Late posting, and I'm going to keep this brief.
I've been reading all week about Pope Francis' interview with the atheist Eugenio Scalfari, and I've noticed something.
The substance of the interview has been discussed to death, and given that there's some good evidence for problems with the translation in English as well, I'm going to hold off on commenting about the content, except to say that I think that if you start from the premise that the Holy Father is talking to an atheist you're not going to be unduly startled by anything that gets said. I'm not a scholar or theologian or anybody at all but a lay Catholic woman, but when I talk to atheists I tend to do the same thing: try to figure out where they are, what their basis for ethics and morality is (because everybody has some basis for these things) etc., and go from there. I will grant you that this interview might be startling to people who only talk about religion to other people who not only share their Catholic faith but also dwell in the same sort of "Catholic niche" together and lead the same sort of lives, practice the same sort of devotions, and receive the same sort of political mailings from the same political party (both the heavily underlined printed ones warning of dire threats which require immediate emergency funds and the emailed FWD:FWD:FWD versions) and so on, but anybody who has ever actually talked about Catholicism to people who are not Catholic or not Christian or not believers at all, and who range from mildly curious to openly hostile with every permutation in between, will not faint at the idea that one's exhortations to one's fellow Catholics are going to sound a little different from an introductory conversation to someone who abandoned a rather strict Bible-based fundamentalist creationist church and is now an atheist, or to someone whose parents were atheist fundamentalists themselves and raised their child to disbelieve in God with evangelical fervor.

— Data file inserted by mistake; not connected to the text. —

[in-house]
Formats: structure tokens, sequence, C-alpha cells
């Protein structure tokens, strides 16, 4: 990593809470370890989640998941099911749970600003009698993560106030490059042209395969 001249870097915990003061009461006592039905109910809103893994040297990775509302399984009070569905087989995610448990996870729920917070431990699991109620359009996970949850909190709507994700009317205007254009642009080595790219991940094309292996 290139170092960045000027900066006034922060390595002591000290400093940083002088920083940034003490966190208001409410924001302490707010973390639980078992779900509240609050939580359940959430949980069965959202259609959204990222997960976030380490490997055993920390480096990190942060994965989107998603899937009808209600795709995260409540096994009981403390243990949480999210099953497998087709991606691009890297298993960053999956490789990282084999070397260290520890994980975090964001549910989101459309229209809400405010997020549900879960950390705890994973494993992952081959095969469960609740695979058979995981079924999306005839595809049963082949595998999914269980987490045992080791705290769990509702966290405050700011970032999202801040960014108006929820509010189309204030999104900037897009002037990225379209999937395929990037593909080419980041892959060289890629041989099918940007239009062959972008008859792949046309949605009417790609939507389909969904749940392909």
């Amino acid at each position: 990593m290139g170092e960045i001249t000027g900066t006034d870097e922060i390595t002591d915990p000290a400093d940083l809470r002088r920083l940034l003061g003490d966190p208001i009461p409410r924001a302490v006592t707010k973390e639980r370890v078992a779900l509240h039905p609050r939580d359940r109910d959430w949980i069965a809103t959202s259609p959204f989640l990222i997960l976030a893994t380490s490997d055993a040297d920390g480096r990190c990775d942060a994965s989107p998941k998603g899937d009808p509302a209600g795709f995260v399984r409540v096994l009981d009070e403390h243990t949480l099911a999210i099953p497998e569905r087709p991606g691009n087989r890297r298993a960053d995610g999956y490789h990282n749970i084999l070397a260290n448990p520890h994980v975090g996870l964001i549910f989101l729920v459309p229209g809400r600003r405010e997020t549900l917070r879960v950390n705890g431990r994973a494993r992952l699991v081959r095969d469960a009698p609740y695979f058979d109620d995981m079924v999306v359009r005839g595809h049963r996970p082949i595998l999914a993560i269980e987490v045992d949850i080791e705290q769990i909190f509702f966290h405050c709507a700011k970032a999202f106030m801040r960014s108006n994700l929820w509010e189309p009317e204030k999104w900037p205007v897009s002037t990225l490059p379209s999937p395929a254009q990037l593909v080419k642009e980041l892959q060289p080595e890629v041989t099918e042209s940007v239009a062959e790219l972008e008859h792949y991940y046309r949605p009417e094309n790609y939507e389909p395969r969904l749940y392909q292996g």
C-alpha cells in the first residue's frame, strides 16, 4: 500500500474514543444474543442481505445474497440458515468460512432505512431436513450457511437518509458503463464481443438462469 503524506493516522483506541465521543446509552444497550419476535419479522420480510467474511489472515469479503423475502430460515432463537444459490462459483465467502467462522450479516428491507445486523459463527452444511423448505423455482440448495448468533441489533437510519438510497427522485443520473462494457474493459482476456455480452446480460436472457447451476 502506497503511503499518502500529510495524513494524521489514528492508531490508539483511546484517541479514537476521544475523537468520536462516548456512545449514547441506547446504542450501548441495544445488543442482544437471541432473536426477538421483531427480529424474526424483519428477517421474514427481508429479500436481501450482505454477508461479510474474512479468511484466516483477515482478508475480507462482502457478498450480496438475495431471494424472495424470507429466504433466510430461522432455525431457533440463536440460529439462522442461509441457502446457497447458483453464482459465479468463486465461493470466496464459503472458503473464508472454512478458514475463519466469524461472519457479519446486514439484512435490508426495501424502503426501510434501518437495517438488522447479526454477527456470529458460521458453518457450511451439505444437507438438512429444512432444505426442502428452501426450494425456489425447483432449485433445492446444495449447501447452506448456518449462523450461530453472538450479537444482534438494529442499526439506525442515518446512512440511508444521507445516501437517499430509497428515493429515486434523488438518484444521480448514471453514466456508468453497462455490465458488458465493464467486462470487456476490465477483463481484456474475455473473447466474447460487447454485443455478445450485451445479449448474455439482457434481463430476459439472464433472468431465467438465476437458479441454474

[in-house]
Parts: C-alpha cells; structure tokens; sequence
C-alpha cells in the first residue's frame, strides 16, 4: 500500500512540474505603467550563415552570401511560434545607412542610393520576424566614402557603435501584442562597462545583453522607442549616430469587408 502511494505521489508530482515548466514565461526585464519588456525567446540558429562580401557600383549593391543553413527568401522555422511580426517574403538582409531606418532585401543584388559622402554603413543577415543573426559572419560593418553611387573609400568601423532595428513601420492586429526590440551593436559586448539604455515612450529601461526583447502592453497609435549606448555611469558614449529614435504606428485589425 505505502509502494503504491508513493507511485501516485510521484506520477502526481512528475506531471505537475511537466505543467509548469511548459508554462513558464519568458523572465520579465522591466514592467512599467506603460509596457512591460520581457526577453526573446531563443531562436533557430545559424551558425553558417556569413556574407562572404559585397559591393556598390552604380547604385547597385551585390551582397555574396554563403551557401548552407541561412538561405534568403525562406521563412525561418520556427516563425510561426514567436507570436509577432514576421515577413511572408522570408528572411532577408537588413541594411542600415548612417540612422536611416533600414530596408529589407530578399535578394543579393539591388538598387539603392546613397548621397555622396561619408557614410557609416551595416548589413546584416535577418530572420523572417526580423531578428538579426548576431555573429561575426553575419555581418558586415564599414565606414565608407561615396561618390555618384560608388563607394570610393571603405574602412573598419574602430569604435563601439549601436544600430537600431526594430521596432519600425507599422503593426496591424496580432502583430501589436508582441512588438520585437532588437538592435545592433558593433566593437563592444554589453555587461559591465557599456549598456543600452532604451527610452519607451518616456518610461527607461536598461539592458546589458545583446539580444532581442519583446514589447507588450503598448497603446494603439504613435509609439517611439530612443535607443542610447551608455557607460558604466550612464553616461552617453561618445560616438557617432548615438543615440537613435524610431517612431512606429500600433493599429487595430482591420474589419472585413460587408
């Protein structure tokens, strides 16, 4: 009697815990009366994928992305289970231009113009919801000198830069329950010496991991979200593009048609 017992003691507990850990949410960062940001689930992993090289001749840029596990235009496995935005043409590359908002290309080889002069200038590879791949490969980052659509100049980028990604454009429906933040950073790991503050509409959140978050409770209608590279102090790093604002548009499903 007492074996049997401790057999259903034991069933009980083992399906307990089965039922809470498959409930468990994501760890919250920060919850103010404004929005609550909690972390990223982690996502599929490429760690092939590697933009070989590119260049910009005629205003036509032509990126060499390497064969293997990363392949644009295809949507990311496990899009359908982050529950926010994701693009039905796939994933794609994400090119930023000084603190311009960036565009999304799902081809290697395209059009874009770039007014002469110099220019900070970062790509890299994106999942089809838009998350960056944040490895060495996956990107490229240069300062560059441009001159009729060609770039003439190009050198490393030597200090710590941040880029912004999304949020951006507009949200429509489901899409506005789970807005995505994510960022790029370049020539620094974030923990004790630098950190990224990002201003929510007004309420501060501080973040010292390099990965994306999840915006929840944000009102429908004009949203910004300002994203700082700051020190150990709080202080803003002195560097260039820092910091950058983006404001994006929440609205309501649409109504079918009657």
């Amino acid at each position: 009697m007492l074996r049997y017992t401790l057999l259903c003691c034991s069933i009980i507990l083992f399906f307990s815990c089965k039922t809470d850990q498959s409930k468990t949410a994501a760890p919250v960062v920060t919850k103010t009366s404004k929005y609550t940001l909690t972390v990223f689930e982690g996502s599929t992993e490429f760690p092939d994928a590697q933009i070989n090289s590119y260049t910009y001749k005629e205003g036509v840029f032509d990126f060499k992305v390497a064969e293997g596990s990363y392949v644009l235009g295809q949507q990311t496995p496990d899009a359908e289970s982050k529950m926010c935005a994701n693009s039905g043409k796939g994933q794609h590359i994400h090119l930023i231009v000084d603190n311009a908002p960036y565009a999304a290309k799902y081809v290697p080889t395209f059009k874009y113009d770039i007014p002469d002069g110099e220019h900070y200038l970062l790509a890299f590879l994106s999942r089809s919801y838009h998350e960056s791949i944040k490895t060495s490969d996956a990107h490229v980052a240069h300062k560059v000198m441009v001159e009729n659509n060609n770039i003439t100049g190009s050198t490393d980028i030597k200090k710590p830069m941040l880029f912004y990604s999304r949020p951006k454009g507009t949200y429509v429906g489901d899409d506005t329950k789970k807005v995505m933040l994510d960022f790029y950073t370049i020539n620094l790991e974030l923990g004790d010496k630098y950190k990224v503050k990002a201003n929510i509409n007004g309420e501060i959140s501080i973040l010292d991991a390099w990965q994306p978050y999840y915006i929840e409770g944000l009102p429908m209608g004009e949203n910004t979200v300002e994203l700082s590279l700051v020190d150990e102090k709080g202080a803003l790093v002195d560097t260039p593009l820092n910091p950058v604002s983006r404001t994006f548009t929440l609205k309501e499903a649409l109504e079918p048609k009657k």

But that's not what I've noticed.
What I've noticed is that here in America Catholics on the right (roughly speaking) have apparently switched places with Catholics on the left (again, roughly speaking) in terms of how they speak of the Holy Father, or at least how they write about him. In fact, you can tell what someone things of the Holy Father by their use of this particular device:
The Catholics on the left called (and still call) Pope Emeritus Benedict XVI by the dismissive name: "Ratzinger."
The Catholics on the right are starting to refer to Pope Francis as "Bergoglio."
It's odd that when it comes to American Catholics, you can now tell what they think of any given pope by their willingness to call him the Holy Father, Pope [Fill-in-the-Blank] as opposed to referring to him by his pre-election last name.